Can the owner make you sign a paper that takes money from you if you run so many bad parts?
Signed Worried I Will Owe My Boss
Dear Worried I Will Owe My Boss:
Your question is straight forward and deserves a clear yes or no. It is a legal one that a labor attorney might be able to answer depending on the size of your workplace and if your employer has any government contracts. We aren’t attorneys and don’t pretend to know or give advice that might be inadequate or wrong.
Yours is a question to which you might get free advice from a call to a local attorney or from your state’s Department of Labor. However, you probably know the answer to your question.
You know you probably can be fired for a good reason or no reason because apparently you work without a contract secured by union bargaining. This is called an “At Will” employment meaning you can be fired at the will of your employer for any good or no reason just as you can quit for any reason. If you make defective parts, that employer can fire you, and probably also can tell you if you won’t sign a paper in which you agree you will pay for making defective parts, you will be fired. Is that fair and right? You may say, “No, that’s not fair. I do my best and the machine and pressure to work fast causes the defects.” You may be right but if you’ve signed, you will have agreed to pay.
Now can you refuse to sign and see if you owner fires you? Yes. Or can you speak with your owner to explain why you don’t want to sign? Yes. If your owner is reasonable, you might not be fired and the owner will understand that you want to work and to do good work. If your owner is hard-nosed about not wanting to pay for defects and possibly to worry he might be liable if defective parts are shipped out, probably he will say, “Goodbye, Sam” or whatever is your name.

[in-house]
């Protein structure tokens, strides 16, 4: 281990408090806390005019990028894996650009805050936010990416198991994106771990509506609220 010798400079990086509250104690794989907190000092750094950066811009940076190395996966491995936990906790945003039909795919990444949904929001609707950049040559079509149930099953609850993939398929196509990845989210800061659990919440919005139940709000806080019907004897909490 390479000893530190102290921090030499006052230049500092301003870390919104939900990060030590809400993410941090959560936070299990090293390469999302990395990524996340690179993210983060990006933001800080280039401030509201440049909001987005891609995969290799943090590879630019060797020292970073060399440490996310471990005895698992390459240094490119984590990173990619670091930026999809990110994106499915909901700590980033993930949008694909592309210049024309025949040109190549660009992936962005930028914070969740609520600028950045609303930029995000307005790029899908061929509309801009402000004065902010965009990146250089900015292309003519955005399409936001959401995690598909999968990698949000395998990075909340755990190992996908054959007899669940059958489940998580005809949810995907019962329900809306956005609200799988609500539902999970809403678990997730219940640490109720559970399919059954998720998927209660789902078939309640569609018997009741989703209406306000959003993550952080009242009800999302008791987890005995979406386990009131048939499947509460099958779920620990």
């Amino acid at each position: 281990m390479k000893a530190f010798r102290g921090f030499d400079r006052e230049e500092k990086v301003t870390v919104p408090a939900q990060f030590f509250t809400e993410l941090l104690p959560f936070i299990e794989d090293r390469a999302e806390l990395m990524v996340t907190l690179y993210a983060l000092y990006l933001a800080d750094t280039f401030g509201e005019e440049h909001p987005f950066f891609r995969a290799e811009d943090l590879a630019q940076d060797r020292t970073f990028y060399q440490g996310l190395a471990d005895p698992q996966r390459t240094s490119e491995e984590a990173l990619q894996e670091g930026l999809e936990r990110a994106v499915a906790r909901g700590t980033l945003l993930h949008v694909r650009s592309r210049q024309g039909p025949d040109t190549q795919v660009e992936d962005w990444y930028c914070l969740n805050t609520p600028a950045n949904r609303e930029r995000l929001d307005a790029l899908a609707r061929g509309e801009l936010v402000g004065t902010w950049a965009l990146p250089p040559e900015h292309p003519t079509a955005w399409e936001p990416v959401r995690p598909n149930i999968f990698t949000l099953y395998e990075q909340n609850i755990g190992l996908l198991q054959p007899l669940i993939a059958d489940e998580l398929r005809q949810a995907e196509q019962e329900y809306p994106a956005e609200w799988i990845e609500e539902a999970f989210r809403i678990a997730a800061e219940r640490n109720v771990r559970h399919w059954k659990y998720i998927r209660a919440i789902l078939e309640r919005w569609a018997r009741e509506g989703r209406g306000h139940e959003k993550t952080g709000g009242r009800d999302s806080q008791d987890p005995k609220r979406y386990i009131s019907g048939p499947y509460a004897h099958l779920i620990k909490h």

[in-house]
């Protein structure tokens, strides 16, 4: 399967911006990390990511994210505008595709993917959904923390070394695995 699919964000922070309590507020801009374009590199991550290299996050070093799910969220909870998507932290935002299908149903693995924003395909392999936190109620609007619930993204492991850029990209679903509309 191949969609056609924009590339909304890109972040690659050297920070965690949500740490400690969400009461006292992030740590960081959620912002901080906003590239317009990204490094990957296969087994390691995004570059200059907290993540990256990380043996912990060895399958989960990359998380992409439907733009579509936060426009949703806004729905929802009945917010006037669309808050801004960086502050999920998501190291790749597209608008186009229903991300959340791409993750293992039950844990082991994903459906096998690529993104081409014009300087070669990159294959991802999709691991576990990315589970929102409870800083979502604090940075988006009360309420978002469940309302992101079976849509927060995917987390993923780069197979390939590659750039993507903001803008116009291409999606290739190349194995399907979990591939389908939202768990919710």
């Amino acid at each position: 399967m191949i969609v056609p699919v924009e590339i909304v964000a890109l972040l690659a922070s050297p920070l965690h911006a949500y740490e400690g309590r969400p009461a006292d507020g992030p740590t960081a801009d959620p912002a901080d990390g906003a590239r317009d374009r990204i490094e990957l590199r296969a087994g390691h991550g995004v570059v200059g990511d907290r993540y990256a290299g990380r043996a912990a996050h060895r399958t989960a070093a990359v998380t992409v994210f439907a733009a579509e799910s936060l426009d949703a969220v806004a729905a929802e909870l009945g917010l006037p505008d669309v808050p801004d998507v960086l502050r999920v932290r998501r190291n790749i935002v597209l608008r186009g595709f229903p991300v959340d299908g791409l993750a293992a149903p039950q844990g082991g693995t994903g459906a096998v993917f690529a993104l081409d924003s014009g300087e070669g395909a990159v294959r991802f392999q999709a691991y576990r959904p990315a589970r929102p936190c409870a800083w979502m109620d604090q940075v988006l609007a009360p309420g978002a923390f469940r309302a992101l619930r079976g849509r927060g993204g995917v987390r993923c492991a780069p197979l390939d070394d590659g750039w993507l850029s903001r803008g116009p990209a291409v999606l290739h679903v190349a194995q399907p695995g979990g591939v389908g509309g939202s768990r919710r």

Is it reasonable that you should talk with your owner about why you hesitate to sign? Yes, it is always reasonable that you frankly discuss a matter that you think is not fair.
My advice is that you should contact your state’s Labor Department to learn their answer before you sign. Also before you sign, would it not be wise to talk to other machine operators where you are employed or elsewhere to learn if this is an accepted practice?
Doing zero-free products is the goal of every manufacturer. It is a worthy goal and deserves a commitment of those hired, but it is not simply a matter of an individual’s competence. Why is it not? Zero-free or low defect rates hinge on employer-employee training and on the machines and system. One GE plant where I trained team building had training in six sigma to lower the defect rate, and they purchased a multi-million dollar machine from abroad, but that machine, even after months of adjustment, didn’t produce as they hoped. So they renewed their effort to increase high performance from older machines.
You can decide what you feel right about doing, but it would be wise to consider this situation of being asked to sign a learning experience—one that prompts you to talk with your employer about how to manufacture good, durable, and defect-free products at a speed that enables your company to make money. Such a talk will demonstrate your sincerity and should help your owner to reconsider asking you or any other employee to pay for mistakes.
Such a talk is smart because it shows you are not a robot, you are an employee who cares about good work and the good of your workplace. It will also tell if you need to vote with your feet to hunt another job.
Do these thoughts make sense? Check them out and feel free to let us know what you do and what results. Working together with hands, head, and heart takes and makes big WEGOS. By that I mean you should work and can help shape your workplace to have reasonable rules and become an employee-friendly place.